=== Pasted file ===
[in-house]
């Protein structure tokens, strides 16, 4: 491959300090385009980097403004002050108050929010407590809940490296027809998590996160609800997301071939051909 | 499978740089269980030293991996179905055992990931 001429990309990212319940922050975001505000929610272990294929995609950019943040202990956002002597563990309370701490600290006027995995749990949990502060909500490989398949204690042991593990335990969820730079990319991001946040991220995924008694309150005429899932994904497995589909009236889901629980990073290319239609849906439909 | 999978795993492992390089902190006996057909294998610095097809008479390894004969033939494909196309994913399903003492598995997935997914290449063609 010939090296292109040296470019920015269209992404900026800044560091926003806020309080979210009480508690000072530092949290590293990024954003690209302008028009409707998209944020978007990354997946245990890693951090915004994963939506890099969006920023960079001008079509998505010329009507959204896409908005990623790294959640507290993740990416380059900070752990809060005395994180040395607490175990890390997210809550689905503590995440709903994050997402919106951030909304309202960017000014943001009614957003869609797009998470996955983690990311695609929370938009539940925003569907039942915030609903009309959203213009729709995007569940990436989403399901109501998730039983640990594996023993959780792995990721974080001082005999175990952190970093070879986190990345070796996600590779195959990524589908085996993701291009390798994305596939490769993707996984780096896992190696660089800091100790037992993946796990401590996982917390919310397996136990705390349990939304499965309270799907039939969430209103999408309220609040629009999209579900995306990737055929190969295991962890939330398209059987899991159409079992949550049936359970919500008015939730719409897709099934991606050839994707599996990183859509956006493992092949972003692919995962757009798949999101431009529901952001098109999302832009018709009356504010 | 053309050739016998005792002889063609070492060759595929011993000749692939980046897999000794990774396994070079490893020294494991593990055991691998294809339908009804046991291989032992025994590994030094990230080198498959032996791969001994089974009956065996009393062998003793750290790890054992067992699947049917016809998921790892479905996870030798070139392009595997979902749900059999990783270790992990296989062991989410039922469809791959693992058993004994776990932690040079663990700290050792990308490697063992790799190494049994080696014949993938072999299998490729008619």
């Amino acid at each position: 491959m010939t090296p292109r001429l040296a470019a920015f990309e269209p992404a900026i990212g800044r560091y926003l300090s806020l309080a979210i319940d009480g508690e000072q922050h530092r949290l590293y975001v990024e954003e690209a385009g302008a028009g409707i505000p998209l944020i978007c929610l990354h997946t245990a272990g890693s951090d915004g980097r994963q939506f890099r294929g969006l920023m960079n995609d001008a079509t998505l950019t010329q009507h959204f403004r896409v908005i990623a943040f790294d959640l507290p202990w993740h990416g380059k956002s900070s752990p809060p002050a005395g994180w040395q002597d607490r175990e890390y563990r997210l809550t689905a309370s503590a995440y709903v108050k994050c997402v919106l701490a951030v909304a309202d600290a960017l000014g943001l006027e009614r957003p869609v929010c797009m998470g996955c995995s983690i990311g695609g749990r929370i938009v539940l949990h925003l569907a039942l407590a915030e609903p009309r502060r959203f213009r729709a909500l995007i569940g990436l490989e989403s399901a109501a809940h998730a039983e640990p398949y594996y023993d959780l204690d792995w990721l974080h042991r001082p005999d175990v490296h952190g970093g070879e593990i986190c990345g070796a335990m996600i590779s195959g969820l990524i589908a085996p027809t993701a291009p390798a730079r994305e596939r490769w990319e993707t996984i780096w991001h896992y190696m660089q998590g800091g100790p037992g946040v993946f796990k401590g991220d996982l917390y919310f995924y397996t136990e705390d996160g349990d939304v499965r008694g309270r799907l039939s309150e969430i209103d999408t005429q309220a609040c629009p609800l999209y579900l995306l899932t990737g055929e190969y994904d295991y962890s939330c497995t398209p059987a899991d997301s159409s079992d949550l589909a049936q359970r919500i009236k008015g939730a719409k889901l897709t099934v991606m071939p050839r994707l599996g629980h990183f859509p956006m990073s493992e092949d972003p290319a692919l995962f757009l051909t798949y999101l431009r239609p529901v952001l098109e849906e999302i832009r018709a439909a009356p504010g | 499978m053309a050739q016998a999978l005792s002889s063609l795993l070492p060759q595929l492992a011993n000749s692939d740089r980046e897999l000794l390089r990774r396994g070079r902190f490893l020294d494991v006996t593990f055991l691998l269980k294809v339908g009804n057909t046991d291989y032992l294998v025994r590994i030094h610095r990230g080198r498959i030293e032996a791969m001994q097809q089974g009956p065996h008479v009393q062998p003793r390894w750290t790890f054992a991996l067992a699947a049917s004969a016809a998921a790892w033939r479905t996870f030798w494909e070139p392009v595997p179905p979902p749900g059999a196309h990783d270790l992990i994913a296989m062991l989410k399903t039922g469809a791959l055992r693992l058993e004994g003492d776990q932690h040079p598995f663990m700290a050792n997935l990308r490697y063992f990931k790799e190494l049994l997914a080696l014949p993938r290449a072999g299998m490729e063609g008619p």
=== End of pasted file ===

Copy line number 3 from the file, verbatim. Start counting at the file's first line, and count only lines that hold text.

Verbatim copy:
């Amino acid at each position: 491959m010939t090296p292109r001429l040296a470019a920015f990309e269209p992404a900026i990212g800044r560091y926003l300090s806020l309080a979210i319940d009480g508690e000072q922050h530092r949290l590293y975001v990024e954003e690209a385009g302008a028009g409707i505000p998209l944020i978007c929610l990354h997946t245990a272990g890693s951090d915004g980097r994963q939506f890099r294929g969006l920023m960079n995609d001008a079509t998505l950019t010329q009507h959204f403004r896409v908005i990623a943040f790294d959640l507290p202990w993740h990416g380059k956002s900070s752990p809060p002050a005395g994180w040395q002597d607490r175990e890390y563990r997210l809550t689905a309370s503590a995440y709903v108050k994050c997402v919106l701490a951030v909304a309202d600290a960017l000014g943001l006027e009614r957003p869609v929010c797009m998470g996955c995995s983690i990311g695609g749990r929370i938009v539940l949990h925003l569907a039942l407590a915030e609903p009309r502060r959203f213009r729709a909500l995007i569940g990436l490989e989403s399901a109501a809940h998730a039983e640990p398949y594996y023993d959780l204690d792995w990721l974080h042991r001082p005999d175990v490296h952190g970093g070879e593990i986190c990345g070796a335990m996600i590779s195959g969820l990524i589908a085996p027809t993701a291009p390798a730079r994305e596939r490769w990319e993707t996984i780096w991001h896992y190696m660089q998590g800091g100790p037992g946040v993946f796990k401590g991220d996982l917390y919310f995924y397996t136990e705390d996160g349990d939304v499965r008694g309270r799907l039939s309150e969430i209103d999408t005429q309220a609040c629009p609800l999209y579900l995306l899932t990737g055929e190969y994904d295991y962890s939330c497995t398209p059987a899991d997301s159409s079992d949550l589909a049936q359970r919500i009236k008015g939730a719409k889901l897709t099934v991606m071939p050839r994707l599996g629980h990183f859509p956006m990073s493992e092949d972003p290319a692919l995962f757009l051909t798949y999101l431009r239609p529901v952001l098109e849906e999302i832009r018709a439909a009356p504010g | 499978m053309a050739q016998a999978l005792s002889s063609l795993l070492p060759q595929l492992a011993n000749s692939d740089r980046e897999l000794l390089r990774r396994g070079r902190f490893l020294d494991v006996t593990f055991l691998l269980k294809v339908g009804n057909t046991d291989y032992l294998v025994r590994i030094h610095r990230g080198r498959i030293e032996a791969m001994q097809q089974g009956p065996h008479v009393q062998p003793r390894w750290t790890f054992a991996l067992a699947a049917s004969a016809a998921a790892w033939r479905t996870f030798w494909e070139p392009v595997p179905p979902p749900g059999a196309h990783d270790l992990i994913a296989m062991l989410k399903t039922g469809a791959l055992r693992l058993e004994g003492d776990q932690h040079p598995f663990m700290a050792n997935l990308r490697y063992f990931k790799e190494l049994l997914a080696l014949p993938r290449a072999g299998m490729e063609g008619p």